Work exceeded
expectations
Work was
exceptionally
thoughtful
High level of clarity in
response
Displayed the learning
process very effectively
12-13
Points Awarded
Work met expectations
Excellent use of style
and grammar
Few/Minor style and
grammar mistakes
9-11
Points Awarded
Work fell short of
expectations
Additional
thoughtfulness is
needed
Response lacked some
clarity
More effort is needed
to clearly display
learning process
Numerous style and
grammar mistakes
Work was thoughtful
Response was clear
Displayed the learning
process effectively
Needs Significant
Improvement
0-8
Points Awarded
Work failed to meet
expectations
Work did not reflect
the level of
thoughtfulness needed
Response was unclear
Learning process was
largely/entirely unclear
Significant style and
grammar issues
Total Points Earned:
Comments:
If you have any questions about this assignment and/or the grade you have earned, please feel free to
reach out to me directly. I am happy to discuss this further with you.
 
 
Examples of Data Collection Methods
 
 
Method
Purpose
Advantages
Challenges
Resources/
Capacity
Required
Low
Questionnaires,
surveys,
checklists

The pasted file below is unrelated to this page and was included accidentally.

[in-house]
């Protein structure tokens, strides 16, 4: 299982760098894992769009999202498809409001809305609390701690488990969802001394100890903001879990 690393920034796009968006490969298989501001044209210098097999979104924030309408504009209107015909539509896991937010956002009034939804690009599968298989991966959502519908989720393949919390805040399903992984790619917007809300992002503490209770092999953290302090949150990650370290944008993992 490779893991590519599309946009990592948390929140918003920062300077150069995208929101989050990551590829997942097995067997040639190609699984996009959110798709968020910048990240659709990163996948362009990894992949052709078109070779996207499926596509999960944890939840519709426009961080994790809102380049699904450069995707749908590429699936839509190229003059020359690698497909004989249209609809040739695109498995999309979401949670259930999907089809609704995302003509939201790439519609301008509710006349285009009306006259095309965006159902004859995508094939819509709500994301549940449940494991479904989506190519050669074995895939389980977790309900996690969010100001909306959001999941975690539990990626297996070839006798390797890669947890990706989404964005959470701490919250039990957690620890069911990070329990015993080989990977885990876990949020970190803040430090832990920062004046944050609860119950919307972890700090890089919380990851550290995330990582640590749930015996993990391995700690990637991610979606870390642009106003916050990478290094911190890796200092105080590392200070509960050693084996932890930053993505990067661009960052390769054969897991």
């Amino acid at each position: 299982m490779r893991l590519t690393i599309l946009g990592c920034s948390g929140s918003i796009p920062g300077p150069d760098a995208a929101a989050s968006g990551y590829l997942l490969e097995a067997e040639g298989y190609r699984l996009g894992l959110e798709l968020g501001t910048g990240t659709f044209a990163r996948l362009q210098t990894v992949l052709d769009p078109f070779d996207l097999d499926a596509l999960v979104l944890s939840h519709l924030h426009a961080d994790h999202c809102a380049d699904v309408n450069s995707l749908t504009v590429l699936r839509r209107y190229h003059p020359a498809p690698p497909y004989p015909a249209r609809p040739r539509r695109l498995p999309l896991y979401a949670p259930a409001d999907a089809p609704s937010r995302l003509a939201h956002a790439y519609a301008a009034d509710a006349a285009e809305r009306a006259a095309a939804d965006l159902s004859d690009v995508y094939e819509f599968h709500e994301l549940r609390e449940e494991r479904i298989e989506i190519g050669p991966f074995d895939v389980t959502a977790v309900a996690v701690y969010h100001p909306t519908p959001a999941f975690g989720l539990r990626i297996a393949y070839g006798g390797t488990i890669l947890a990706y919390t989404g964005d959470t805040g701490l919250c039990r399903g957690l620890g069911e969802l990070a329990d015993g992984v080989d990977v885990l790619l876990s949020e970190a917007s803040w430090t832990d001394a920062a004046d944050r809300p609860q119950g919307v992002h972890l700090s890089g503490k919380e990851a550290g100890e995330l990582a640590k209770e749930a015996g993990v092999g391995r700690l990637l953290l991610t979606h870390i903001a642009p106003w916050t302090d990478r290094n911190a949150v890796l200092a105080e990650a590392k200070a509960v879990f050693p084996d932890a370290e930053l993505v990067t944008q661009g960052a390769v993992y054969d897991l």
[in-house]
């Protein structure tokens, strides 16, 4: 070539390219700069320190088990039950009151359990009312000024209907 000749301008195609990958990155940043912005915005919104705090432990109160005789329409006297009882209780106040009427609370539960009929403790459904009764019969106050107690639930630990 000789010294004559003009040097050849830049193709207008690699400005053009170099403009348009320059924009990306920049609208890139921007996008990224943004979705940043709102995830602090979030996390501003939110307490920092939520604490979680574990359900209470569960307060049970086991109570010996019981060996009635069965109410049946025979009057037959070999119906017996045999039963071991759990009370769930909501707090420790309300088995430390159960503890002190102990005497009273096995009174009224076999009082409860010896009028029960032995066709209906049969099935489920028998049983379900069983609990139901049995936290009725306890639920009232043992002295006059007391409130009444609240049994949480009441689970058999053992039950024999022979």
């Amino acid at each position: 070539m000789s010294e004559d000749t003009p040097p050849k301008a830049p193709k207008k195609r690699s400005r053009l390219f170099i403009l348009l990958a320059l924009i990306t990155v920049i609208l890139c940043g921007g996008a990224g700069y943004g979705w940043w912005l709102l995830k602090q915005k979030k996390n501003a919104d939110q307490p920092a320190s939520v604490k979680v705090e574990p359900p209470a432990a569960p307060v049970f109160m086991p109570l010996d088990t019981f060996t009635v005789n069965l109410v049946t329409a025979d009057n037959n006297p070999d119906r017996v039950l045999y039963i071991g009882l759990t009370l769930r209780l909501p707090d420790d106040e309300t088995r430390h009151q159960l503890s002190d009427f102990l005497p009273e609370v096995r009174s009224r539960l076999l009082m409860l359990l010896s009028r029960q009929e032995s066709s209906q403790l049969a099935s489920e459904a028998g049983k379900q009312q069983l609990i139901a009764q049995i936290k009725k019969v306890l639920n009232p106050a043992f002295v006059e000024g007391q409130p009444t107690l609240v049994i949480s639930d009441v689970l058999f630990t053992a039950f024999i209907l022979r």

When need to quickly
and/or easily get a lot
of information from
people in a nonthreatening way.






Can complete anonymously
Inexpensive to administer
Easy to compare and to analyze
Can administer to many people
Can get lots of data
Can be adapted into many forms
(online, paper, verbal)
• Many sample questionnaires
already exist (but you may still
need to adapt them)
• Might not get careful
feedback
• Question wording can bias
respondent’s answers
• Impersonal
• Doesn’t always get the full
story
• Adapting existing surveys
takes time
Interviews
When you want to fully
understand someone’s
impressions or
experiences, or learn
more about their
answers to
questionnaires
• Get a full range and depth of
information
• Develop relationships with
stakeholders
• Can be flexible
• Can take a lot of time
• Can be hard to analyze or
compare
• Can be costly
• Interviewer can bias
responses
ModerateHigh
Document review
When you want an
impression of how
strategy operates
without interrupting
strategy; from review
of applications,
finances, memos,
minutes, etc.
• Get comprehensive and
historical information
• Doesn’t interrupt strategy or
stakeholder’s routine in
strategy
• Information already exists
• Often takes a lot of time
• Information can be
incomplete
• Need to be clear about what
you are looking for
• Not flexible means to get
data; data is restricted to what
already exists
Moderate
Observation
To gather accurate
information about how
a strategy actually
operates, particularly
about processes
• View operations of a strategy
or a PSC (Prevention Systems
Capacity) as they are actually
occurring
• Can adapt to events as they
occur
High
Focus Groups
Explore a topic in
depth through group
discussion, e.g. about
reactions to an